When my daughters were little we also didn't celebrate Halloween and did exactly as you have described. If we were home, the porch light was left off, curtains were closed, and we were "not in." Many years we went to our church's Harvest Festival instead, where candy and Biblical costumes abounded, and everyone had fun. When my 28 year-old Sara was three, she won the costume contest, having gone as Lazarus. I wrapped her round and round with toilet paper from head to foot and a few lengths trailed behind, and it was pretty amusing. When she was called up on the stage for her 1st place award she was shy and started crying, and that's a vivid memory I have - Sara as Lazarus, trailing toilet paper and crying as everyone chuckled and applauded. :)

Anyway, now I'm a grandma, and my adult daughters with children take their children trick-or-treating, and I have enjoyed walking around with them each year. One year Clara was Pippi Longstocking, one year Eleanor was a honeybee, another year Cullen was a carpenter. :) We have given out candy in recent years, but what has been missing has been the intentional love and messages you wrote about.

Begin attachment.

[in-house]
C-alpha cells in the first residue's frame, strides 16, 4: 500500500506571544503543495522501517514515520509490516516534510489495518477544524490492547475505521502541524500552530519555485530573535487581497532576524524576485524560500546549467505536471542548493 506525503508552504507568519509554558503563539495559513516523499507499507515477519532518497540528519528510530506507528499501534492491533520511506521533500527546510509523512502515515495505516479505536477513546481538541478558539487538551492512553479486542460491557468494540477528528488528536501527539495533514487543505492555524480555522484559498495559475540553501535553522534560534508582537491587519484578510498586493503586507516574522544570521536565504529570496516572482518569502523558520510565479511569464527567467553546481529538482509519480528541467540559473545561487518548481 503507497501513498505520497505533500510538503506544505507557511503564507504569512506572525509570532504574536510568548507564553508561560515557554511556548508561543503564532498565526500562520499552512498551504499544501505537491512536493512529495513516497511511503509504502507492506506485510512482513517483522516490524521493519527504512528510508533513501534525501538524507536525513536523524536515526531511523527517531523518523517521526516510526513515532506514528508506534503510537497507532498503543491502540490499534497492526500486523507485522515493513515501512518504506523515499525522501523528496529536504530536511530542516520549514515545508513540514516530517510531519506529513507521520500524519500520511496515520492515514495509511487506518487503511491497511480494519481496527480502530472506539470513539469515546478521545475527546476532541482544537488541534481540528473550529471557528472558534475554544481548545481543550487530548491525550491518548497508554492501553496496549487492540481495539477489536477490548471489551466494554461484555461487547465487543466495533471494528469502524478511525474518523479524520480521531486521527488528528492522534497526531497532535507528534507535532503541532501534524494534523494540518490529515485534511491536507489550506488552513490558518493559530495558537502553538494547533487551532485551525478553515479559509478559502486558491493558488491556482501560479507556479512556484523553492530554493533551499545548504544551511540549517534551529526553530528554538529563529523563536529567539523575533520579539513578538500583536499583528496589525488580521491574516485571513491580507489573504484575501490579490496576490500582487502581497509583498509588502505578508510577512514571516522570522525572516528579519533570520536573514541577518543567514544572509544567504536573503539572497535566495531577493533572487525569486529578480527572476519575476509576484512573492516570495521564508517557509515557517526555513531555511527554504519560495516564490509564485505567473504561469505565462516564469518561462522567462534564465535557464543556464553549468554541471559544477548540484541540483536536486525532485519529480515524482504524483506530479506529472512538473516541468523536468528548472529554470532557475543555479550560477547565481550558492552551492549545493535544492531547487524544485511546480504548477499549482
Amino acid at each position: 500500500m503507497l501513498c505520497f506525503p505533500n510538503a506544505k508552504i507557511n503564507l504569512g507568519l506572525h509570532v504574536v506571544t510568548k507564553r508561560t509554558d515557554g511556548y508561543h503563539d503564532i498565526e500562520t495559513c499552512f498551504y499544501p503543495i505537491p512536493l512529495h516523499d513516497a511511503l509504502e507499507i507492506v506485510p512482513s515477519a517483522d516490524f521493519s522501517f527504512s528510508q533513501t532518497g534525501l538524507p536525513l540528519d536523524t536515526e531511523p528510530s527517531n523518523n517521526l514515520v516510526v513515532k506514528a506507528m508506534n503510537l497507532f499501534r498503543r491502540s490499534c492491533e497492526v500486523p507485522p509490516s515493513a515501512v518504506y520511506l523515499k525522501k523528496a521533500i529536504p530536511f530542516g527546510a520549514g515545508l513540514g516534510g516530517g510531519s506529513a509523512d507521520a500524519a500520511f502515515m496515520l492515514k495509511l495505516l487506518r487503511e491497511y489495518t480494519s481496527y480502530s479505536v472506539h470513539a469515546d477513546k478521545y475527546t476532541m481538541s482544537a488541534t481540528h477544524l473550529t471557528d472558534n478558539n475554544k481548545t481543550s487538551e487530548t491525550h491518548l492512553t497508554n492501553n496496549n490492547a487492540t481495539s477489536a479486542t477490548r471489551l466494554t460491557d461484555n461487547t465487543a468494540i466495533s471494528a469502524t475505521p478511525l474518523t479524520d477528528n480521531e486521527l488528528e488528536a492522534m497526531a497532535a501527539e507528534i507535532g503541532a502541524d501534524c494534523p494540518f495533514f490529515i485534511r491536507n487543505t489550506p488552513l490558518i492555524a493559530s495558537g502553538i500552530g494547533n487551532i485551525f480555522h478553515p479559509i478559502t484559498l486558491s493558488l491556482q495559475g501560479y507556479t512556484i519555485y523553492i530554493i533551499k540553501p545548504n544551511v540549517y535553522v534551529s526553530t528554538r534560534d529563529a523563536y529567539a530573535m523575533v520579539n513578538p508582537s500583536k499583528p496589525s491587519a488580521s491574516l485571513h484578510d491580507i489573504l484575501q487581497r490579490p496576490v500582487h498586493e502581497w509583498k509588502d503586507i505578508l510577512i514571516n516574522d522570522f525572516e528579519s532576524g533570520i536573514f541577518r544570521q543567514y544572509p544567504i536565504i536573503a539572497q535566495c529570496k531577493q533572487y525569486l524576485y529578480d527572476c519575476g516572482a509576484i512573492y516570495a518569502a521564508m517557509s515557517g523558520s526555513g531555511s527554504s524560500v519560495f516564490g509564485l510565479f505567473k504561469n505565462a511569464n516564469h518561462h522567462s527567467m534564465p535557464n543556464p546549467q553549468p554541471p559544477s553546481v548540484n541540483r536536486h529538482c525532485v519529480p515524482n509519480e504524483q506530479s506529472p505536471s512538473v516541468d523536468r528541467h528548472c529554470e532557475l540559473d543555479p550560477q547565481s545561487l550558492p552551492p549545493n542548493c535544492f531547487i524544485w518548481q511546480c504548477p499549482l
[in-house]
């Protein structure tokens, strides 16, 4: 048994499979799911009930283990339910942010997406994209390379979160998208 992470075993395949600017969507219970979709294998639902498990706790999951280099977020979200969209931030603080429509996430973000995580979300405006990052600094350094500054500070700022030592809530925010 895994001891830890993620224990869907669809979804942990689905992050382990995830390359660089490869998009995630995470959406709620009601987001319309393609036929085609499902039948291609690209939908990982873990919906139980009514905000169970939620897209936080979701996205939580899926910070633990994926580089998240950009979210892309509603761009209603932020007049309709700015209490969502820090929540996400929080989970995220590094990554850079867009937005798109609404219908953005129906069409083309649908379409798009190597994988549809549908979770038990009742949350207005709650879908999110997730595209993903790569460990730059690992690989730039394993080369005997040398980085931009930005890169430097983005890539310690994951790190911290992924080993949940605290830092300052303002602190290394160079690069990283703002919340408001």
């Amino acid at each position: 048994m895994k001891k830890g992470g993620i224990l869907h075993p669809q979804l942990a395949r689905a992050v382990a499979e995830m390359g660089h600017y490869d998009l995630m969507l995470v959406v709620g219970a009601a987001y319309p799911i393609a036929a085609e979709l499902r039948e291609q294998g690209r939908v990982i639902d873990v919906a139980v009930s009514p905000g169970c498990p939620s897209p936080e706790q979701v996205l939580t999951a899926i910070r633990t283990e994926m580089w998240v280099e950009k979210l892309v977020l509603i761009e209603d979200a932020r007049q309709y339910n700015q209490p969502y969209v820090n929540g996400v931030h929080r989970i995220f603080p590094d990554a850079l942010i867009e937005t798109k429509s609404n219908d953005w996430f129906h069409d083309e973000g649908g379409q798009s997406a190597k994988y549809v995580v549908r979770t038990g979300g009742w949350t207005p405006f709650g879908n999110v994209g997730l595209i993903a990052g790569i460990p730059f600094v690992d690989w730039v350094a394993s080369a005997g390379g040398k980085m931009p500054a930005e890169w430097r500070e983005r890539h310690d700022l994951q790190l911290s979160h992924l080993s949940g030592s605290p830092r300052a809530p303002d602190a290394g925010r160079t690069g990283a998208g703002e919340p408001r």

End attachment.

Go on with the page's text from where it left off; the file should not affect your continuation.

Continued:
Thank you for sharing everything here - you've given me some ideas to help make our home a "light" on a traditionally darkish night.

As usual, I learn from you and am blessed.

Ember said...


Hi Julie! x

Gerry Snape said...

Well growing up in Ireland there only was Halloween and we little christians dressed up with the others and lit our bonfires and knocked on doors with the rest of the gang. It was only when I came to England and the church spoke of All Hallow's evening and happy partys were held etc. that I turned my back on it and stopped my children from having the fun that I had had! Now with my Grand children I once again carve the pumpkins [and what child wants a happy faced pumpkin!] duck for apples and they wear their halloween clothes. I make it clear that the evening is in celebration of all the saints, and tell them, that means us. Now the thing that puzzled me for years over in England was that they celebrate 5th Nov. by putting an effigy of a man on a bonfire to burn, And I thought...how can that be any better for those children to think that it's o.k. for a catholic to be burnt!!!Funny old world!

Ganeida said...

Ember: Halloween has never really been celebrated out here until the past few years & it seems to be the teens who are getting into it. Last year they trashed our neighbour's yard; Star & I saw it when we got home & cleaned it up for her so I don't know if she even knew it had been done. Friends had their littlies terrorised & there were eggs & bricks thrown at houses out their way. I have threatened to bail our next lot of unwanted visitors up & give them a lecture on Celtic history [after all I don't get lots of opportunities to pontificate on my favourite subject!] & Dearest has said we need to organise to have some kiddie tracts to hand out but we don't get lots of visitors. We are sort of out of the way & none of our living area is on the street side so our house is dark & uninviting normally.